35 & Counting: Ross Sinclair

To showcase the 29 artworks generously donated for our exhibition and online auction '35 & Counting', we have asked each of the artists to remind us about their involvement with the gallery and what a residency means to them. 

 ’35 & Counting’ marks the gallery's 35 year legacy of supporting emerging artists.

All proceeds of the online auction, launching on Thursday 16 February (5pm), will support our artist residency programme.


Ross Sinclair's ‘Journey to the Edge of the World’ (2000)

Ross Sinclair

Ross Sinclair is an artist, writer and musician and is currently Reader in Contemporary Art Practice in the School of Fine Art at The Glasgow School of Art. He is best known for his ‘Real Life’ project initiated when he had the words tattooed in black ink across his back in 1994.

The ‘Real Life Project’ has been disseminated across a range of exhibition and publication contexts, positioned against a critical framework of contested models of audience participation, ‘Everyday Life’ and ‘The Real’.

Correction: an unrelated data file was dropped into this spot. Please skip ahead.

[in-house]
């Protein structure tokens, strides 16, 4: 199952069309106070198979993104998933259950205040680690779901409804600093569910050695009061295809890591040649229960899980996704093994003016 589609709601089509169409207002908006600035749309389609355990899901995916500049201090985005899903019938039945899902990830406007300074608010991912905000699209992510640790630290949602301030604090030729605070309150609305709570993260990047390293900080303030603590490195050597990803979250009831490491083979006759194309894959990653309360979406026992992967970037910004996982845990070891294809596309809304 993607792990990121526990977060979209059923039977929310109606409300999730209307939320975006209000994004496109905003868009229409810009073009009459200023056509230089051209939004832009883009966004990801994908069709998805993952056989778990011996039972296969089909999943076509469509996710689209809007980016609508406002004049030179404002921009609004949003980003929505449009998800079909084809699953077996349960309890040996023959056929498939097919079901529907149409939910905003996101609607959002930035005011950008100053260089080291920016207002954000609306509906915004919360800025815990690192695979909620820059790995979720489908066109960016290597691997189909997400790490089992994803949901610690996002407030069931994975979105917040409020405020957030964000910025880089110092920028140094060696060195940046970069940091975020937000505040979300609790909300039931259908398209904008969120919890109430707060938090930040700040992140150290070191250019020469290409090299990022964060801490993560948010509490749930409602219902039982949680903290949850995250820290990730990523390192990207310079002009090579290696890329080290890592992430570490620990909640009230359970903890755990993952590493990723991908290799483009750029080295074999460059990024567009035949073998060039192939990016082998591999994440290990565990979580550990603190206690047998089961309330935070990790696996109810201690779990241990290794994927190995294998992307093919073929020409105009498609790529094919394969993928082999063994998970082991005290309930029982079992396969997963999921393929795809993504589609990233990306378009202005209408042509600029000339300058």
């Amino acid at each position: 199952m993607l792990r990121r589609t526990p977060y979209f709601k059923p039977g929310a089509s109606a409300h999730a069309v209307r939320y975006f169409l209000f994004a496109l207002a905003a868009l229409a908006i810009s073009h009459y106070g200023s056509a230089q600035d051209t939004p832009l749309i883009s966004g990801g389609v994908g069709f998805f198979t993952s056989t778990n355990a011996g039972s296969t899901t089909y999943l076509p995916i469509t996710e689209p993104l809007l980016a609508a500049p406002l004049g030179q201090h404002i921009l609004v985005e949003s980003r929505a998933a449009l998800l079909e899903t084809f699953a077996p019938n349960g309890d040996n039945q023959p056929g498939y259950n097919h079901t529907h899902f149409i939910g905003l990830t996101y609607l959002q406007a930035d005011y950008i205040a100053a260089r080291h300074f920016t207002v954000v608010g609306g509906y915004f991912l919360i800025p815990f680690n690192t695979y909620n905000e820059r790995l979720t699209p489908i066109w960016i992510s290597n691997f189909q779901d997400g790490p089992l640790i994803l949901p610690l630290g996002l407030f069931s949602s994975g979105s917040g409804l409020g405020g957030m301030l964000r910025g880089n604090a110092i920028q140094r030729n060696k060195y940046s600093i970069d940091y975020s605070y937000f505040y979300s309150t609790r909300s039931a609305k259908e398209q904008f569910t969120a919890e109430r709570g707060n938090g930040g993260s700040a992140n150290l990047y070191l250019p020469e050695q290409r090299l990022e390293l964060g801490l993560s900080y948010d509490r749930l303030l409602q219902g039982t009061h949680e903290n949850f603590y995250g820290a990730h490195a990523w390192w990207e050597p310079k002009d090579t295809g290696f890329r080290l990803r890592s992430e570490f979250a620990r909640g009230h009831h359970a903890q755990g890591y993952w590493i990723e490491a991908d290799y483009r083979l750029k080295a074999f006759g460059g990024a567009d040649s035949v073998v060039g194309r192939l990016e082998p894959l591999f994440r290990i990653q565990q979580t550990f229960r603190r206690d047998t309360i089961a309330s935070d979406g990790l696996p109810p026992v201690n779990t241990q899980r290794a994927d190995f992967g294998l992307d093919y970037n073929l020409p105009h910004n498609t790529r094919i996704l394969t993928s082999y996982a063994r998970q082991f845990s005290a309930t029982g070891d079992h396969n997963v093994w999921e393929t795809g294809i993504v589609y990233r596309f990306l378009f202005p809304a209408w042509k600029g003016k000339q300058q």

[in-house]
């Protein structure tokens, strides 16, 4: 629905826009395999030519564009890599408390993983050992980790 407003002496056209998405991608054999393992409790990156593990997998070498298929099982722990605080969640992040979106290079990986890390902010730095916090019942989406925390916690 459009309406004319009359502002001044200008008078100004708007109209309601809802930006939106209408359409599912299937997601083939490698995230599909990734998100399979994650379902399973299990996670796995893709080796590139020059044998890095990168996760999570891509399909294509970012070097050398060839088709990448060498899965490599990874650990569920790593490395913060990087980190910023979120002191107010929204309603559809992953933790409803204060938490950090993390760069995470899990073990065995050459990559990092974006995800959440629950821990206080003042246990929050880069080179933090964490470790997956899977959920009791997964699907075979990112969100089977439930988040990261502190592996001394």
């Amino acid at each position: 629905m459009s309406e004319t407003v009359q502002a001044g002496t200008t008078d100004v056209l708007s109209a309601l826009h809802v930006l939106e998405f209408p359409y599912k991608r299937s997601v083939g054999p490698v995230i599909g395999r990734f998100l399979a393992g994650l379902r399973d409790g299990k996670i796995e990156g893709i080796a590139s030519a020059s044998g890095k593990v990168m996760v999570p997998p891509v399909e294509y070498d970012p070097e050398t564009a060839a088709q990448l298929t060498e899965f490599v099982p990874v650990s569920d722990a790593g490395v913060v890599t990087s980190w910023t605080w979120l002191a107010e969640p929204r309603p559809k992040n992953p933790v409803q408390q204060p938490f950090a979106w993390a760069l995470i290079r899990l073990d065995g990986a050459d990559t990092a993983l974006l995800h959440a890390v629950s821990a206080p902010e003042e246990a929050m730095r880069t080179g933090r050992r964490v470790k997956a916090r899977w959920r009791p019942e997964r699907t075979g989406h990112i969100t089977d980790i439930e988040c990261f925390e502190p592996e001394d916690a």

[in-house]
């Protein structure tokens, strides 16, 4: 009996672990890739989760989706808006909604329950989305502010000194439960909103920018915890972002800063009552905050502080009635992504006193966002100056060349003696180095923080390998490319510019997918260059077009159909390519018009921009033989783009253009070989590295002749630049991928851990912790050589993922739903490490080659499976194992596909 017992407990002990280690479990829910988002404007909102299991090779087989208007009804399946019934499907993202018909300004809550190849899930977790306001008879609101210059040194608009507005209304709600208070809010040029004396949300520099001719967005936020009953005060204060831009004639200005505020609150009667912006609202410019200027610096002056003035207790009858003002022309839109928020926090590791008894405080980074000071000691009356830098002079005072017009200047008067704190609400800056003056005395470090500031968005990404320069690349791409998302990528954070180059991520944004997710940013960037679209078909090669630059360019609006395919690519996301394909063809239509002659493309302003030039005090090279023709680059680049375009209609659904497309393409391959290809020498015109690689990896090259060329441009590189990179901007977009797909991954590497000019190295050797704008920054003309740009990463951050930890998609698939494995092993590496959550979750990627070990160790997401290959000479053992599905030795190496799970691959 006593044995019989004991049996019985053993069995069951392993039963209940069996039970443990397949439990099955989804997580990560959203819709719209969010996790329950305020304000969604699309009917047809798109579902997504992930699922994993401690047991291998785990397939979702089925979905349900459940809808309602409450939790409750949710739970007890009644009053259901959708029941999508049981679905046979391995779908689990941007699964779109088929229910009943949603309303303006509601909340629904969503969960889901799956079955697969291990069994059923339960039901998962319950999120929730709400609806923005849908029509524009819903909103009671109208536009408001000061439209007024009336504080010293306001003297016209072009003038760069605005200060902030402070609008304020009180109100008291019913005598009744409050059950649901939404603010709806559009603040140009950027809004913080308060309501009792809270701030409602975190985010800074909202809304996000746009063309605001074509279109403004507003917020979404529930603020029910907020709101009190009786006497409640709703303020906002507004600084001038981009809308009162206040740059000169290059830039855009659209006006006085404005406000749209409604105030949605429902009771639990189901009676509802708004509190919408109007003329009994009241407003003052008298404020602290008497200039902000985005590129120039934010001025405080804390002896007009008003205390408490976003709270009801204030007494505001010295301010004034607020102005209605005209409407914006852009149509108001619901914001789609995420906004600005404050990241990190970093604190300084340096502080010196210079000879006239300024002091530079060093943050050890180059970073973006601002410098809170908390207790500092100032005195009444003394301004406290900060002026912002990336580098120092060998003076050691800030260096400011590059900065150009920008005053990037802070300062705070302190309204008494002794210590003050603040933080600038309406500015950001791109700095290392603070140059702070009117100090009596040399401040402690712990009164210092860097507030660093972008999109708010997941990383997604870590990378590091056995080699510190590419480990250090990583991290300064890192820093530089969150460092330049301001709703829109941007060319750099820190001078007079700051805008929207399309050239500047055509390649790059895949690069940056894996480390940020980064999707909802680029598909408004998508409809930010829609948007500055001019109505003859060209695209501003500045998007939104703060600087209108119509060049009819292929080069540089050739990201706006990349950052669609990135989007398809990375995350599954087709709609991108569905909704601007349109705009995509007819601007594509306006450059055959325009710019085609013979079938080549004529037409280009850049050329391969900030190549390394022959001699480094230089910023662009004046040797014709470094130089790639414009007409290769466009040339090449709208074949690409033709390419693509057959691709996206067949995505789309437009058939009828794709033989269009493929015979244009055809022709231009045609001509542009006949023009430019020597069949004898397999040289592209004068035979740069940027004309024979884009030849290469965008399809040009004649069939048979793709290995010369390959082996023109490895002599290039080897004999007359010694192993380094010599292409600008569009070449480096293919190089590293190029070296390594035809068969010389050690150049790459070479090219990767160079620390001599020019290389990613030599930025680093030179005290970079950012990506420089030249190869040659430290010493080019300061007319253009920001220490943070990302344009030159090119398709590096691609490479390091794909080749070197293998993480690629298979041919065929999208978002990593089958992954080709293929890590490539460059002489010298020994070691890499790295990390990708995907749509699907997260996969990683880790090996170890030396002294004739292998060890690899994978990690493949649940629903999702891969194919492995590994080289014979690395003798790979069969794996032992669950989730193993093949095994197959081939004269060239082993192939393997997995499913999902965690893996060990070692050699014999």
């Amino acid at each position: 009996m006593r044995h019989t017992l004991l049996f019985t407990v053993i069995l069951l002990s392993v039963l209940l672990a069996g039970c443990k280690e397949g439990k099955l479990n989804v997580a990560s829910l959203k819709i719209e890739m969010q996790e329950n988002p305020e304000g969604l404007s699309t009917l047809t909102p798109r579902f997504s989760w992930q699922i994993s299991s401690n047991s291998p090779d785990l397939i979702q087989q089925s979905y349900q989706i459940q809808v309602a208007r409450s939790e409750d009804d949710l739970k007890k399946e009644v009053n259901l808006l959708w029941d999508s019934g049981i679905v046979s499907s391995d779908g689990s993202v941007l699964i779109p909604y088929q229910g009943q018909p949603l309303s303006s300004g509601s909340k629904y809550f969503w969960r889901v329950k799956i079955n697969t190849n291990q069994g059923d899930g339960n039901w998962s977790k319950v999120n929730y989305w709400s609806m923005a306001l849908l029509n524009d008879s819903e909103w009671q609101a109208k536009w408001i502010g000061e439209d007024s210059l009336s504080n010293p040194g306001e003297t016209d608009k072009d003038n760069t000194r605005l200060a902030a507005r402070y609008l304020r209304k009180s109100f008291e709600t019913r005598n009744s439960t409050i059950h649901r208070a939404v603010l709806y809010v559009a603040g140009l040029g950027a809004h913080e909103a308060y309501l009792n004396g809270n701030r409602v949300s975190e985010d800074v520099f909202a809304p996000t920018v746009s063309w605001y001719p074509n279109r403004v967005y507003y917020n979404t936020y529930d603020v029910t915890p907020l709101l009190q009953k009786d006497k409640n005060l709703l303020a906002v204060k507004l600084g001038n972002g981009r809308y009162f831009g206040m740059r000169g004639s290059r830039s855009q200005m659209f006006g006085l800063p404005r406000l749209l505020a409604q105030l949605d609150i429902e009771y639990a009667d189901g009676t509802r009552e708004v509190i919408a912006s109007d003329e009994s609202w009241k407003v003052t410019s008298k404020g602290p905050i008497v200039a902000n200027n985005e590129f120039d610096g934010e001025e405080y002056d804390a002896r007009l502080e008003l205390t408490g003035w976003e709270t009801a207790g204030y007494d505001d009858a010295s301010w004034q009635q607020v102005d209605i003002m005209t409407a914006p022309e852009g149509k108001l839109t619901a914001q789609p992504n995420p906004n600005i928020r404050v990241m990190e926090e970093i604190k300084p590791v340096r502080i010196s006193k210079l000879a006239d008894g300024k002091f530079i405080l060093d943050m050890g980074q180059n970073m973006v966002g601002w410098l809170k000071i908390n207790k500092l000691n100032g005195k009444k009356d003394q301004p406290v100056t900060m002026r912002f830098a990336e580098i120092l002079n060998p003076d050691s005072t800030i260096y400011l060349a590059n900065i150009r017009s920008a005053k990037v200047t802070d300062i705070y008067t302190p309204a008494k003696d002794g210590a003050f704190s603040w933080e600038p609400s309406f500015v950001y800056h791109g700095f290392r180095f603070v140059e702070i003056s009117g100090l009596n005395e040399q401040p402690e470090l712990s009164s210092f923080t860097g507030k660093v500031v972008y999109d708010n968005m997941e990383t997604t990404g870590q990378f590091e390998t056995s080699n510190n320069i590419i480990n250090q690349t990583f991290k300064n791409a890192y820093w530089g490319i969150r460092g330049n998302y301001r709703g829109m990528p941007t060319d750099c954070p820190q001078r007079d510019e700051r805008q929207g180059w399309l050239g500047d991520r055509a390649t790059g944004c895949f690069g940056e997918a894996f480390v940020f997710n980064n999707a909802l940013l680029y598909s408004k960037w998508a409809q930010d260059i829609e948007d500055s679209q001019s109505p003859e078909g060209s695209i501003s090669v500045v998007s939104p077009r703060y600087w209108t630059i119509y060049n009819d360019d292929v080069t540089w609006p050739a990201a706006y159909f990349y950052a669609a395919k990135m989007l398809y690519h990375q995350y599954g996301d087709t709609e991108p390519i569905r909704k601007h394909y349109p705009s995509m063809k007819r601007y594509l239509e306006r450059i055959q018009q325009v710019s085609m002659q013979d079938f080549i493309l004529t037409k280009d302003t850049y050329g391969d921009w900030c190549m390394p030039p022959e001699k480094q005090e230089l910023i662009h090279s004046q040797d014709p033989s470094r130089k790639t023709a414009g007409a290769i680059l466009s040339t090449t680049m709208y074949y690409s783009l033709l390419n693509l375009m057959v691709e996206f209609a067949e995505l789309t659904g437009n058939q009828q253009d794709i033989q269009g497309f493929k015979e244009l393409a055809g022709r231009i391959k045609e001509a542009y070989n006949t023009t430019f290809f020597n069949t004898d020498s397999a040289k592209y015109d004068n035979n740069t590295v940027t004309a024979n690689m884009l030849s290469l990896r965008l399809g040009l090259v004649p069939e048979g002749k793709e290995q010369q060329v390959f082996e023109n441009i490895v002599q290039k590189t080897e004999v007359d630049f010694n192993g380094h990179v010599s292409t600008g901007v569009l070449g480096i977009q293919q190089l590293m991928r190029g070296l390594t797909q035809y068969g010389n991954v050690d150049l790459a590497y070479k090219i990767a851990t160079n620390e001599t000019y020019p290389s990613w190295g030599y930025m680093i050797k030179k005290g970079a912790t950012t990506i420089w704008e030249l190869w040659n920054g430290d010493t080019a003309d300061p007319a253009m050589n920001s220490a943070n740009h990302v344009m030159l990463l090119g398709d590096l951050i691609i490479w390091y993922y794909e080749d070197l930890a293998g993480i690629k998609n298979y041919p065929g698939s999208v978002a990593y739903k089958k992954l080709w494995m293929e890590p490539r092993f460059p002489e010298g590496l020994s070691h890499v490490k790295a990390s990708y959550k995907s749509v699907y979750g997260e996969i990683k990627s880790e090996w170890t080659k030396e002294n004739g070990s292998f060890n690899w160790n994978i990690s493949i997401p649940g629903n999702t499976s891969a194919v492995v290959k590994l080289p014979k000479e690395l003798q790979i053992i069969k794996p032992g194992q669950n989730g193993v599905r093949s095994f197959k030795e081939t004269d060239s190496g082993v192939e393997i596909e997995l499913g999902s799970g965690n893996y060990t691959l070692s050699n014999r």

Ross showed an immersive installation ‘Journey to the Edge of the World’ at Aspex in 2000. The work transformed the space into a stunning representation of the island of St. Kilda, reflecting on its social and political history.

What does a studio/place to work mean to you?

"Like the inside of your head spread out around you"

How have funded residencies supported your professional development, and what impact have they had on your work?

"I have undertaken a number of funded residencies over the years and they have provided invaluable concentrated time to fully immerse yourself in the context of the residency or the context of your practice, without debilitating external pressure on time/money/responsibilities".

About the artwork

Green Real Life (Aspex Cluster)

  • Oil/Acrylic/MDF/T-shirt/Book/CD/Green Vinyl/Gatefold Album/Pamphlets/
  • Badges/ Beermats/Skip Cap
  • Dimensions approx. 2 x 2 m

 Auction code: 27-RS

“In the spirit of ‘35 & Counting’, Green Real Life (Aspex Cluster) takes a diverse cross section through my work over the past 20 or so years, using the colour Green as a methodology for construction of a new work. In one sense this is arbitrary and random.

However, in the contemporary world, Green has never been more imperative. This is a mechanism to reflect on the wide range of formal approaches to art practice in this cluster of works, oil on board, vinyl record, book, cd, badges, booklets etc. I’m interested in reflecting on art practice over a long period, like the longitude of the gallery itself and how this is constructed through a broad range of cultural activity and forms, in the gallery and individual practice and how this can develop new possibilities for the artist and viewer and institution.”

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